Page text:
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RNews Digest: 13 October 2017

RNL Editors |

News and perspectives important to RNs and the profession of nursing, gathered from sources around the world.

Puerto Rico’s health care is in dire condition, three weeks after Maria
The New York Times, Frances Robles, 10 October 2017
Harry Figueroa, a teacher who went a week without the oxygen that helped him breathe, died in Puerto Rico last week at 58. His body went unrefrigerated for so long that the funeral director could not embalm his badly decomposed corpse.

How the pain scale and patient satisfaction may lead to death (Blog), Edwin Leap, 9 October 2017
Our societal pain obsession has been shifted onto the backs of physicians and nurses in the ER. Ask your nurse and doctor friends, especially those who work in emergency medicine, about the pain scale. Watch them roll their eyes.

Someone's son
AJN, Jami Carder, October 2017
I started my nursing career as a floor nurse. Our patients were complex, and though it seemed we never had enough time or staff, it was important to give them the care they needed and deserved. Unfortunately, it was easy to become jaded.

Brexit blamed as nursing numbers fall for first time in years
iNews, Paul Gallagher, 12 October 2017
The number of nurses and health visitors employed by the NHS in England has fallen for the first time in four years, according to analysis by the leading independent health think-tank, the King’s Fund, which blamed Brexit for the drop.

Top 10 places for a nurse to live
Scrubs, 11 October 2017
report by Wallet Hub revealed there are several factors used to determine what makes a location a good or bad place for a nurse to live. For starters, consider job availability. Moving to a state with the highest average nurse salary will not do a nurse any good if there are not any job openings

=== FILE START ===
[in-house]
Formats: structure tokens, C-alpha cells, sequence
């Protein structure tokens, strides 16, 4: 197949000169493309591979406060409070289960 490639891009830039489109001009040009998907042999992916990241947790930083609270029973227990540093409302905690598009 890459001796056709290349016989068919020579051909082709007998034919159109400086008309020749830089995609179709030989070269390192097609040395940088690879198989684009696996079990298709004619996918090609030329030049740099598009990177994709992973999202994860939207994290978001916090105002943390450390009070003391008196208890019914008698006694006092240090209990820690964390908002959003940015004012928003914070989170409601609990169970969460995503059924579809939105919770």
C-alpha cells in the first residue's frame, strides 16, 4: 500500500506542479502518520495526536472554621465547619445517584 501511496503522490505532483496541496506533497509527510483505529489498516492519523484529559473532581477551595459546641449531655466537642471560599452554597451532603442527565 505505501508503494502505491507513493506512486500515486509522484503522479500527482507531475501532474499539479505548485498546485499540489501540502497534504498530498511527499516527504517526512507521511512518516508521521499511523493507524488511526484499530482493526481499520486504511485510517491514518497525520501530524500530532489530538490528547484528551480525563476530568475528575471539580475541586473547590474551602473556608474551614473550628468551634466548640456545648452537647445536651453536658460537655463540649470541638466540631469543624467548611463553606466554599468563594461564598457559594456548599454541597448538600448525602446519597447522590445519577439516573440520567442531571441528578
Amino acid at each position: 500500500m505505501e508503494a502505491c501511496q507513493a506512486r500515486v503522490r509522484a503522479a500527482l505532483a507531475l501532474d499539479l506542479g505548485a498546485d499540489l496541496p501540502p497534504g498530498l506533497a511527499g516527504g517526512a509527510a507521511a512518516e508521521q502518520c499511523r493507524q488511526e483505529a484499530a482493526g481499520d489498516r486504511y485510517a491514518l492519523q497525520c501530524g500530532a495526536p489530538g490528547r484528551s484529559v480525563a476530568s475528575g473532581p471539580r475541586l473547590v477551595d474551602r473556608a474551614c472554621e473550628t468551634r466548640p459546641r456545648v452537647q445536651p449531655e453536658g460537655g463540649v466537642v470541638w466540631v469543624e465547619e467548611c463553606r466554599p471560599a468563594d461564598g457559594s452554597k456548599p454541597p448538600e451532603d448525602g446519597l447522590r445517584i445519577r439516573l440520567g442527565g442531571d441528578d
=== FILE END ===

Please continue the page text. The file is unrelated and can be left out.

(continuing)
RN concerned about disclosing psychiatric treatment to state board (Blog), Nancy J. Brent, 11 October 2017
The state board asked an RN to disclose information about any psychiatric treatment and history. She was quite upset about this request, stating that she had sought treatment voluntarily, went on disability for one year, was successfully treated and returned to work taking her medication.

Mass shootings and trauma—the new normal
Nurse Keith’s Digital Doorway (Blog), Keith Carlson, 9 October 2017
However you contribute is fine. Not everyone has the skills, knowledge, or even the physical stamina and strength to pitch in directly when disaster strikes. We want to make sure we have the training, backup, and follow up care to make it through the crisis in one piece, emotionally and otherwise.

University of Canberra nursing students treat HoloLens hologram patients
The Canberra Times, Emily Baker, 7 October 2017
These patients don't mind if you get too close or take your time. University of Canberra nursing students are learning to conduct visual assessments using holographic patients in an Australia-first trial.

Nurses creating solutions for ED wait times
NurseZone, Debra Wood, October 2017
Crowding and extended wait times in emergency departments can adversely affect patient satisfaction and outcomes. In response, a number of nurses have come up with innovative ideas to improve patient throughput and enhance care. 

Overseas nursing recruitment campaign costs £566k - but secures only 12 new posts for understaffed health service
The Irish News, Seanin Graham, 9 October 2017
Italy, Greece, Romania, India and the Philippines were visited by 37 health trust staff in a drive to tackle spiralling nursing shortages and rocketing bills on agency staff. While 66 EU and non-EU recruits have 'arrived' in Northern Ireland, the vast majority cannot legally work as nurses as they must complete exams and satisfy requirements set by the Nursing and Midwifery Council.

Another bill aims to increase international nurse supply
HealthLeaders Media, Jennifer Thew, 10 October 2017
To help ease staffing issues, hospitals and health systems in the United States are seeking international nurses to fill vacant positions, but current visa regulations can make it difficult to ensure supply keeps pace with demand.

How Alex Wubbels reminded this nurse of her calling (Blog), Elizabeth Donahue, 9 October 2017
I could have been Alex Wubbels. I would have done the same thing she did. And the realization of that fact—after seeing how she was treated for following hospital policy and for protecting her patient—is kind of terrifying but also empowering. But I think most nurses would have done the same and here’s why. RNL

—Compiled by Jane Palmer, Assistant Editor
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